Blonde Summer :: "Slow Days Fast Company"

The girl you're standing next to at a house party in Silverlake recently appeared on an episode of an extremely popular television show. She played a high schooler on television and definitely isn't in high school. But, as the lights from Dodger Stadium filter over the hills like a second sun and people wax about the recent humidity, it's easy to imagine a sort of protracted, forever adolescence. In the city where it's nearly always warm, you never have to get old. It could be the red cups or her blonde hair and steady gaze, but this is Los Angeles, idealized, silly, suburban and pretty, exactly the days and nights that LA band Blonde Summer write about on their glossy and roaring single, "Slow Days Fast Company." With elements of the Thermals spoken-word delivery on simple lyrics like, "We're here now/hanging out/and you look like the type that's been around and around," the band offers a sort of hushed narrative about parties broken up by police and mornings after and girls who "look like your mother/to me you look like no other." It isn't a think piece, the title says most or all of it. These are languid, sepia-toned afternoons turning into endless evenings, imagery carefully chosen and hermetically sealed against time, full of pretty girls who just appeared on television.

Listen :: Blonde Summer - "Slow Days Fast Company"


TRAILS AND WAYS :: "Miracle" [Ghost Beach cover]

One of the best new bands of 2012, TRAILS AND WAYS, released a split single with Ghost Beach yesterday. The A-side features a TRAILS AND WAYS cover of the Ghost Beach synth anthem, "Miracle," though here it is recast with a first verse in Spanish and some bossanova inflections that imply an ambigious internationalism. (You win the office pool if you had "bossanova" as the next surprisingly successful World influence to crack independent rock.) The strength of "Miracle" lies in the chorus, a slice of pop that can burn off any early morning marine layer. The other half of the single finds TRAILS AND WAYS stunner single, "Nunca" turned out and remixed by Ghost Beach into the kind of thing that only makes sense being played at enormous volume in the three hours before sunrise.


Permanent Collection :: "One Thousand Sins"

Teenagers can stand almost anything except hypocrisy. They can understand the world is unfair. After all, with the exception of certain ethnic minorities in certain societies, life is most broadly unfair for teenagers. They can understand the cruel Utilitarianism - that which is best for most is best for all - of democracy and modern government. They can understand that life is occasionally short and extremely difficult. But don't lie to them or spout values that run contradictory to your behavior. They can endure almost anything but this sort of contradiction. Permanent Collection, a band from San Francisco who aren't teenagers but reflect on the impulse nonetheless, set this sort of "do as I say, not as I do" platitude in their sights and ripe for destruction. The sound is like a careless and shoegazing indie pop, like Pains Of Being Pure Of Heart if they sincerely believed their own name and sang in a shabby baritone. The band's debut LP, Newly Wed Nearly Dead is being readied for release.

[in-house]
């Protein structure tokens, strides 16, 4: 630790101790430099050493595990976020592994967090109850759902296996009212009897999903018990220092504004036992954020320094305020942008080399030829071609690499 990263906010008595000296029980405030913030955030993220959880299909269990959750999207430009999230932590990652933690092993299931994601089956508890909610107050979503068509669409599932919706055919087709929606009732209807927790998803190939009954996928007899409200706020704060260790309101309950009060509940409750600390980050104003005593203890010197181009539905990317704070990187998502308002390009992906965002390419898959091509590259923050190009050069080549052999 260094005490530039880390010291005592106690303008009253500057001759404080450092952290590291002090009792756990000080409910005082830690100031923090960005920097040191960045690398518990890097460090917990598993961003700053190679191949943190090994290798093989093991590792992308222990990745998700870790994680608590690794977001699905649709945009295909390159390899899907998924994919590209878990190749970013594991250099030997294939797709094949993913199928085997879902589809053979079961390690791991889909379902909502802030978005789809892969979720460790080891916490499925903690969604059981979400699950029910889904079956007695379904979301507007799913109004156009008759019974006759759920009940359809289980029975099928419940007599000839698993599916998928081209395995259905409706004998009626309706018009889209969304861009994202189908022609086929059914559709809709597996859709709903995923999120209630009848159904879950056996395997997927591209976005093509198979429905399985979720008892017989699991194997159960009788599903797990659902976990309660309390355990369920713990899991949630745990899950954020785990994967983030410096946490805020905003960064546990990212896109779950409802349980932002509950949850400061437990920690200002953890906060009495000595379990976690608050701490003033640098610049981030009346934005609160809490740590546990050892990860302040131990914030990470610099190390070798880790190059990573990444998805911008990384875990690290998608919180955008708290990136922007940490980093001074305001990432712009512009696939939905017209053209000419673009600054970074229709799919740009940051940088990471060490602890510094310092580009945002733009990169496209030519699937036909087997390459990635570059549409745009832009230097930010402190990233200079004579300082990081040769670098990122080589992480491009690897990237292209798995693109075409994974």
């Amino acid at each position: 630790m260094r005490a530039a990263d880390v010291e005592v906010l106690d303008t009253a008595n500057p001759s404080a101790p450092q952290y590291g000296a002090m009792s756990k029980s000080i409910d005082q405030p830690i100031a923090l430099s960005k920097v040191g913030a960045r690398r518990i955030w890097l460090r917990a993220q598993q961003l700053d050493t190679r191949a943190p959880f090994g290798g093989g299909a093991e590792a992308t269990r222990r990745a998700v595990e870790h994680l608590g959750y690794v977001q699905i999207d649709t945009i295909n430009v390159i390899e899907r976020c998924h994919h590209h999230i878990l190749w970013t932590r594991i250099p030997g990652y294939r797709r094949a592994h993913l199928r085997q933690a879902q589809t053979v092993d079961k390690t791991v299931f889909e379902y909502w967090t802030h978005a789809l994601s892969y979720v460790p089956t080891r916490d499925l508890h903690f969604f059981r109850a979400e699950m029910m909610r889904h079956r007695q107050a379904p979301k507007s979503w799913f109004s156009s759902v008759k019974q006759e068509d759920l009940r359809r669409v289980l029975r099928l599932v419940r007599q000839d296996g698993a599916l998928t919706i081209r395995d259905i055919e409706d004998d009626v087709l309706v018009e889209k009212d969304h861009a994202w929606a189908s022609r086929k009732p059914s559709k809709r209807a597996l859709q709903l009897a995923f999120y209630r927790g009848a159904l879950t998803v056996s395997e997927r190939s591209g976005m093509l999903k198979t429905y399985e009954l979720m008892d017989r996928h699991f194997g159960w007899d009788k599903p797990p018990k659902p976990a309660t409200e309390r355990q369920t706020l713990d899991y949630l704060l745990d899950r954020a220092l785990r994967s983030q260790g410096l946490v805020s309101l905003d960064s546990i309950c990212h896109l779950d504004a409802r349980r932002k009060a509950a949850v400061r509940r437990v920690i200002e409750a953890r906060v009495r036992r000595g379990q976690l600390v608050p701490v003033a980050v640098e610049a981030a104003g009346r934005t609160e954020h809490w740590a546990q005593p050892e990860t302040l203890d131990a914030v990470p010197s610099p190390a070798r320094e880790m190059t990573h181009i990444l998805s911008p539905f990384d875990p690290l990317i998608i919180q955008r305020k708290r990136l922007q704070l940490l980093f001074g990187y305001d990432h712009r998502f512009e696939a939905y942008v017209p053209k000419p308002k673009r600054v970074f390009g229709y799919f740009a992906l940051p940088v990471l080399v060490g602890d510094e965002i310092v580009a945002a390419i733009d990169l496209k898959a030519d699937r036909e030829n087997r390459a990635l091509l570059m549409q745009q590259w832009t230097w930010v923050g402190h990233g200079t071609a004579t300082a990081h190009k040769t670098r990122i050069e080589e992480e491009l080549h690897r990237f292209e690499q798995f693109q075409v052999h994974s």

Listen :: Permanent Collection - "One Thousand Sins"


Wildlife Control :: "Analog or Digital"

The great musical watershed of the past three decades is no more directly phrased than by Wildlife Control on debut single, "Analog or Digital". The title, thankfully and consciously, lacks a question mark, though the interrogative is perhaps tacit. There is no such indecision in the music where the driving guitars rip like a Tom Petty arrangement that chased an amphetamine habit cross-country from behind the wheel of small, small vehicle. Or maybe it sounds like a Phoenix song with no esoteric side. All of it is the foundation for a song about favorite songs, headphones and girls who know records that other girls don't know. In essence, an overly romanced depiction of right now. The gift here, from the band's debut self-titled record due on July 31, lies in the resolution, "it doesn't matter if she's analog or digital," squaring the circle on the grandest and silliest of questions in the span of one refrain. It is a summer song, an instant favorite whether it ends up as zeros and ones in your pocket or a vinyl LP on the shelf of some girl who is as relevant as it also doesn't matter.